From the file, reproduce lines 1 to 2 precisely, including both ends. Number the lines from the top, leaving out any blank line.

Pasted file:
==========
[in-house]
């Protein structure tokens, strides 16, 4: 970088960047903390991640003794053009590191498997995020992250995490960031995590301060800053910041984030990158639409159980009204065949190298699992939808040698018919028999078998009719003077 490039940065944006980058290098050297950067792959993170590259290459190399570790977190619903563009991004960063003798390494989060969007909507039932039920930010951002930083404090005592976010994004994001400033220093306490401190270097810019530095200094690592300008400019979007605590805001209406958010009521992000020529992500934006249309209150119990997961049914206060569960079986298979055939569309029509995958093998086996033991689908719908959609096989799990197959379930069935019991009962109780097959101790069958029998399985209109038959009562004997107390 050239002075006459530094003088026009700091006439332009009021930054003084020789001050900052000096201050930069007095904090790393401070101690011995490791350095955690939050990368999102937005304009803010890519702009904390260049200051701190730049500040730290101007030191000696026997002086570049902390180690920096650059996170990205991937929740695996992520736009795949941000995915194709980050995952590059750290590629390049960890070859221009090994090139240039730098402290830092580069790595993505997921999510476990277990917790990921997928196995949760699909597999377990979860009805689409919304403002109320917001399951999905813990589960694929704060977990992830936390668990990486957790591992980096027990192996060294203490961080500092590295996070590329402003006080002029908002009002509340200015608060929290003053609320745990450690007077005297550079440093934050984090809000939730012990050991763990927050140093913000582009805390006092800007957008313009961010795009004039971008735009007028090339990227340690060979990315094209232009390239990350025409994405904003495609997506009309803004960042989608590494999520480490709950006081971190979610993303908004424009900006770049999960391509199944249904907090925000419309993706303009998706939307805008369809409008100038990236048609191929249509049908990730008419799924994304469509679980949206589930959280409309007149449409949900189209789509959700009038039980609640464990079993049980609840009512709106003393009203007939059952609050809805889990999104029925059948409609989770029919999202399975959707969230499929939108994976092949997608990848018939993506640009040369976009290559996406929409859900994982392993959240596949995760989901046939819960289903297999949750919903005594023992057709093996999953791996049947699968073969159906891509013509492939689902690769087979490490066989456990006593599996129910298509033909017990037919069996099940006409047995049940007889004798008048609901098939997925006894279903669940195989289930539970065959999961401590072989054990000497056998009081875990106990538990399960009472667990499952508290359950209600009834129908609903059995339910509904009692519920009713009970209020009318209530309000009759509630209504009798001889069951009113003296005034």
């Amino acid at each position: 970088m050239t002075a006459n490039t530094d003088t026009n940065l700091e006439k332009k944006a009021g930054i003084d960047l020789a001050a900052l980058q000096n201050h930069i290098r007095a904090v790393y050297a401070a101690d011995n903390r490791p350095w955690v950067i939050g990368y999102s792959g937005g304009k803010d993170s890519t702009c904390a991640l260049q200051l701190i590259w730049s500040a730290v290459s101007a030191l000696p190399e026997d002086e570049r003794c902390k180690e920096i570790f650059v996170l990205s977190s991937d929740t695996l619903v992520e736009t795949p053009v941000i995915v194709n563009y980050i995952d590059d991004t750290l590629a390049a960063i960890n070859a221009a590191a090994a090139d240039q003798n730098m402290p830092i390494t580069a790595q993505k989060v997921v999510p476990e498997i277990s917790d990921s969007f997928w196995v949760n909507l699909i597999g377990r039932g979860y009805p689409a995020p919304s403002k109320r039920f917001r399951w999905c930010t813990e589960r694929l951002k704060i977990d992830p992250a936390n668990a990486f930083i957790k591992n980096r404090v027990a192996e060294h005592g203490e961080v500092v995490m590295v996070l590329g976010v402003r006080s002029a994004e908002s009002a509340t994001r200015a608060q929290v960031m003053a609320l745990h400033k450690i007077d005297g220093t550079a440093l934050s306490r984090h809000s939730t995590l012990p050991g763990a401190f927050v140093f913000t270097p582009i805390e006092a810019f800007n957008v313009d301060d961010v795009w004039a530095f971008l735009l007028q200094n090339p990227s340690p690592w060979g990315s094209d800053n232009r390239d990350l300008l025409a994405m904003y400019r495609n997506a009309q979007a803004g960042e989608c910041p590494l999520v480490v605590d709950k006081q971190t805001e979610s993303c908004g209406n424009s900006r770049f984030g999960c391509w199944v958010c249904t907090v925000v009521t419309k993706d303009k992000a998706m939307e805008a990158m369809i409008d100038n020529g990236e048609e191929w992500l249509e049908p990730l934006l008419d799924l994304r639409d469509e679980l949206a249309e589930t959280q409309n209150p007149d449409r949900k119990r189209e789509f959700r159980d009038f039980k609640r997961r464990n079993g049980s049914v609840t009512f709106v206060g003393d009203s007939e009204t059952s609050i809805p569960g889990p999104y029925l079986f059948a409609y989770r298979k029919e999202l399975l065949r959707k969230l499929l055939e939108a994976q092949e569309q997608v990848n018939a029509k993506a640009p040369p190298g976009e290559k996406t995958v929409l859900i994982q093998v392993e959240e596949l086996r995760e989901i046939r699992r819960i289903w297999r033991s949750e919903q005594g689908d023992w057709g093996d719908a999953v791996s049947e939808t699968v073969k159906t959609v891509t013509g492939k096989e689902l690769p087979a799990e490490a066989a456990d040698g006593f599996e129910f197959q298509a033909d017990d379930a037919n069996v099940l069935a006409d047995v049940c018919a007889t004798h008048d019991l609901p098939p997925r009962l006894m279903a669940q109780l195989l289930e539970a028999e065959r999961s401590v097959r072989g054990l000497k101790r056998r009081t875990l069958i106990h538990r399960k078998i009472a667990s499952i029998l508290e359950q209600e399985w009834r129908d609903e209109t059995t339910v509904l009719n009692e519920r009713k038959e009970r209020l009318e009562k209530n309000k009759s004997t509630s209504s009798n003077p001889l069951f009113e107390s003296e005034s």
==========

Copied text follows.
[in-house]
């Protein structure tokens, strides 16, 4: 970088960047903390991640003794053009590191498997995020992250995490960031995590301060800053910041984030990158639409159980009204065949190298699992939808040698018919028999078998009719003077 490039940065944006980058290098050297950067792959993170590259290459190399570790977190619903563009991004960063003798390494989060969007909507039932039920930010951002930083404090005592976010994004994001400033220093306490401190270097810019530095200094690592300008400019979007605590805001209406958010009521992000020529992500934006249309209150119990997961049914206060569960079986298979055939569309029509995958093998086996033991689908719908959609096989799990197959379930069935019991009962109780097959101790069958029998399985209109038959009562004997107390 050239002075006459530094003088026009700091006439332009009021930054003084020789001050900052000096201050930069007095904090790393401070101690011995490791350095955690939050990368999102937005304009803010890519702009904390260049200051701190730049500040730290101007030191000696026997002086570049902390180690920096650059996170990205991937929740695996992520736009795949941000995915194709980050995952590059750290590629390049960890070859221009090994090139240039730098402290830092580069790595993505997921999510476990277990917790990921997928196995949760699909597999377990979860009805689409919304403002109320917001399951999905813990589960694929704060977990992830936390668990990486957790591992980096027990192996060294203490961080500092590295996070590329402003006080002029908002009002509340200015608060929290003053609320745990450690007077005297550079440093934050984090809000939730012990050991763990927050140093913000582009805390006092800007957008313009961010795009004039971008735009007028090339990227340690060979990315094209232009390239990350025409994405904003495609997506009309803004960042989608590494999520480490709950006081971190979610993303908004424009900006770049999960391509199944249904907090925000419309993706303009998706939307805008369809409008100038990236048609191929249509049908990730008419799924994304469509679980949206589930959280409309007149449409949900189209789509959700009038039980609640464990079993049980609840009512709106003393009203007939059952609050809805889990999104029925059948409609989770029919999202399975959707969230499929939108994976092949997608990848018939993506640009040369976009290559996406929409859900994982392993959240596949995760989901046939819960289903297999949750919903005594023992057709093996999953791996049947699968073969159906891509013509492939689902690769087979490490066989456990006593599996129910298509033909017990037919069996099940006409047995049940007889004798008048609901098939997925006894279903669940195989289930539970065959999961401590072989054990000497056998009081875990106990538990399960009472667990499952508290359950209600009834129908609903059995339910509904009692519920009713009970209020009318209530309000009759509630209504009798001889069951009113003296005034």